Missouri executes man for 2005 murder of police officer

Status of Missouri A man has been executed for the 2005 murder of a police officer – ignoring claims of racial bias in his conviction as well as a desperate bid from his teenage daughter to be with him in his final moments.

Kevin Johnson, 37, was put to death by lethal injection at the state prison in Bonne Terre on Tuesday night – he became the fifth execution making November the busiest month for capital punishment in the US this month and throughout 2022.

Johnson, who was convicted of shooting and killing Kirkwood Police Sergeant William McEntee 17 years ago, did not make a final statement and refused to eat the last meal. He was declared brought dead at 7.40 pm.

The 37-year-old black man, who was 19 at the time of the crime, after all his legal appeals were exhausted.

On Tuesday evening, the conservative-heavy US Supreme Court refused to grant Johnson’s request to stay the execution based on arguments from both lawyers and a special prosecutor that racial bias played a role in his conviction.

Liberal Justices Ketanji Brown Jackson and Sonia Sotomayor opposed the decision.

Missouri’s Supreme Court also denied Johnson’s request for an adjournment on Monday, and Republican Governor Mike Parson declined to intervene.

After Johnson was sentenced to death, Mr Parson said he hoped the hanging would bring “some closure” to McEntee’s family.

Mary McEntee, the widow of the slain police officer, told a press conference that “many people have forgotten Bill” when he was “ambushed and shot” several times while serving his community.

“When he left for work that day, we could not have imagined that he would be killed by someone he gave his life to protect,” she said.

“Bill didn’t get a chance to fight for his life. He didn’t have a chance to be heard before a jury to decide whether he would live or die.

Johnson met with his daughter, Corionsa “Khori” Ramey, on Tuesday after a judge blocked the 19-year-old’s desperate plea to receive care of her father. execution for a crime she committed at age 19 — because of a Missouri law that claims she’s too young to see death sentence to be done.

Under Missouri state law, witnesses to the execution must be 21 or older.

Kevin Johnson, 37, with his daughter Khoury Ramey, 19, and grandson before he was executed Tuesday

(ACLU)

Last week, the American Civil Liberties Union (ACLU) filed a lawsuit on her behalf challenging the law, calling it a violation of Ms. Ramey’s constitutional rights under the First and Fourteenth Amendments.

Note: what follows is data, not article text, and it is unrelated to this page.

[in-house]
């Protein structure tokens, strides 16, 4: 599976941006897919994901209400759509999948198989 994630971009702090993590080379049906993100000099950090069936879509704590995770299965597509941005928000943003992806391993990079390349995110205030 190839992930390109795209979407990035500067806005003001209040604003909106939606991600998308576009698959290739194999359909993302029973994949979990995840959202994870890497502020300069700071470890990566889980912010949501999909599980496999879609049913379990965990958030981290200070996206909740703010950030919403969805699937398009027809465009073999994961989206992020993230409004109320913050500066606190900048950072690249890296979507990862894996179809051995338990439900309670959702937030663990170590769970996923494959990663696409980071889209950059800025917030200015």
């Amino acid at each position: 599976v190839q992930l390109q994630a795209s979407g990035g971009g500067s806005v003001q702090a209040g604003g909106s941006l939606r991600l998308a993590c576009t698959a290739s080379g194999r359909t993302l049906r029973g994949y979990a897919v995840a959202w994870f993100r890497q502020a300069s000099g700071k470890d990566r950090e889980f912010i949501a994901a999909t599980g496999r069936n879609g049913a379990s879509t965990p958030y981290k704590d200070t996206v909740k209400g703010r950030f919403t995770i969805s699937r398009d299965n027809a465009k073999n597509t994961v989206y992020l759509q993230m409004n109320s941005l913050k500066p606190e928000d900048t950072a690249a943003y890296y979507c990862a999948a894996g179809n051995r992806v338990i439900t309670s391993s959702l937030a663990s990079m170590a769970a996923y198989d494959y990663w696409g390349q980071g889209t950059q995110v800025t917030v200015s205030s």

But, U.S. District Judge Brian Vimes threw out the lawsuit in a written ruling, saying the law did not violate her constitutional rights and that allowing states to enact their own laws was “in the public interest”. Is.

Following the verdict, Ms Ramey said she was “heartbroken” that she could not be with her father during his final moments.

“I am heartbroken that I will not be able to be with my father during his final moments,” she said in a statement ACLU,

“My dad is the most important person in my life. He has been there for me my whole life, even when he has been imprisoned. He is a good father, the only parent I have.

Johnson spent nearly two decades on death row for shooting a married father of three multiple times.

The fatal shooting came to light in July 2005 when McEntee was one of a group of police officers serving an arrest warrant on Johnson for a suspected probation violation.

When officers arrived at McEntee’s home, his 12-year-old brother Joseph “Bum Bum” Long ran to his grandmother’s house next door and collapsed from seizures.

The boy, who was suffering from a congenital heart defect, was taken to the hospital where he died.

Hours after the officer was called to respond to an unrelated incident in the neighborhood, Johnson and McEntee encountered each other again.

Johnson shot and killed the officer—shooting him once when he saw him and a second time after McEntee fell to the ground.

Johnson testified at his trial that he blamed the police officer for his brother’s death because he allegedly prevented their mother from providing aid to the teenage boy.

In an ironic twist, Johnson was 19 when he capital punishment – at the same age when his daughter was considered too young for him to see death sentence to be done.

The black man’s lawyers and a special prosecutor fought him until the bitter end of his life, arguing that his conviction and sentence were “infected with racism”.

Court-appointed special prosecutor Edward Keenan filed an appeal to the Missouri Supreme Court, arguing that the prosecutor in charge of the case showed “a particular hostility toward young black males”.

In court filings, he said former St. Louis County Prosecutor Bob McCulloch’s office handled five cases of people accused of killing police officers.

Four of the cases involved black suspects and the fifth a white suspect.

his office demanded capital punishment The filing said that for the four black suspects, but not for the white suspect — and also invited the white defendant in that case to present mitigating circumstances to the state.

But, in spite of the evils, the execution of the black man went ahead.

Missouri has two more executions scheduled for the next three months – Scott McLaughlin in January and Leonard Taylor in February.

independent and non-profit Responsible Business Initiative for Justice (RBIJ) has launched a joint campaign to end the death penalty in the US. The RBIJ has attracted over 150 well-known signatories with their Business Leaders’ Declaration Against the Death Penalty being the latest on the list – The Independent. We join high-profile executives such as Arianna Huffington, Facebook’s Sheryl Sandberg and Virgin Group founder Sir Richard Branson as part of this initiative in pledging to highlight the injustice of the death penalty in our coverage.